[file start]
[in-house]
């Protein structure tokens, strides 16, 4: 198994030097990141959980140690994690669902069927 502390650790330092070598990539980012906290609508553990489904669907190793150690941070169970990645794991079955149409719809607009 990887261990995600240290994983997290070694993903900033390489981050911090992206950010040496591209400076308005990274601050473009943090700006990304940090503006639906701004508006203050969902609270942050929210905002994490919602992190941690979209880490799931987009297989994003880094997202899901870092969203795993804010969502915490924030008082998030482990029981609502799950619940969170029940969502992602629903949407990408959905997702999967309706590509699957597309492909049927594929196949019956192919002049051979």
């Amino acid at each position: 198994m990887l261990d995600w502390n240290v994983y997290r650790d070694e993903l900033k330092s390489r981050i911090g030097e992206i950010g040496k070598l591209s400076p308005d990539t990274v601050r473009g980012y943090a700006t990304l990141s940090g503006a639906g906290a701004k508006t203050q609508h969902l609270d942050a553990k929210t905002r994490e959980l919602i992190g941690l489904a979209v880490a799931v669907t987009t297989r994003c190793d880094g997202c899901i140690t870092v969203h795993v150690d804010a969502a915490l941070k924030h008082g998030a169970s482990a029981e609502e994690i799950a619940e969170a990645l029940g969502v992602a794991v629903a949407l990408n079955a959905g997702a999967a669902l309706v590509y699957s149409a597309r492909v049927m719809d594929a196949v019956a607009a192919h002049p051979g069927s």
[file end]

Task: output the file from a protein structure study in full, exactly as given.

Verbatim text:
[in-house]
């Protein structure tokens, strides 16, 4: 198994030097990141959980140690994690669902069927 502390650790330092070598990539980012906290609508553990489904669907190793150690941070169970990645794991079955149409719809607009 990887261990995600240290994983997290070694993903900033390489981050911090992206950010040496591209400076308005990274601050473009943090700006990304940090503006639906701004508006203050969902609270942050929210905002994490919602992190941690979209880490799931987009297989994003880094997202899901870092969203795993804010969502915490924030008082998030482990029981609502799950619940969170029940969502992602629903949407990408959905997702999967309706590509699957597309492909049927594929196949019956192919002049051979």
């Amino acid at each position: 198994m990887l261990d995600w502390n240290v994983y997290r650790d070694e993903l900033k330092s390489r981050i911090g030097e992206i950010g040496k070598l591209s400076p308005d990539t990274v601050r473009g980012y943090a700006t990304l990141s940090g503006a639906g906290a701004k508006t203050q609508h969902l609270d942050a553990k929210t905002r994490e959980l919602i992190g941690l489904a979209v880490a799931v669907t987009t297989r994003c190793d880094g997202c899901i140690t870092v969203h795993v150690d804010a969502a915490l941070k924030h008082g998030a169970s482990a029981e609502e994690i799950a619940e969170a990645l029940g969502v992602a794991v629903a949407l990408n079955a959905g997702a999967a669902l309706v590509y699957s149409a597309r492909v049927m719809d594929a196949v019956a607009a192919h002049p051979g069927s």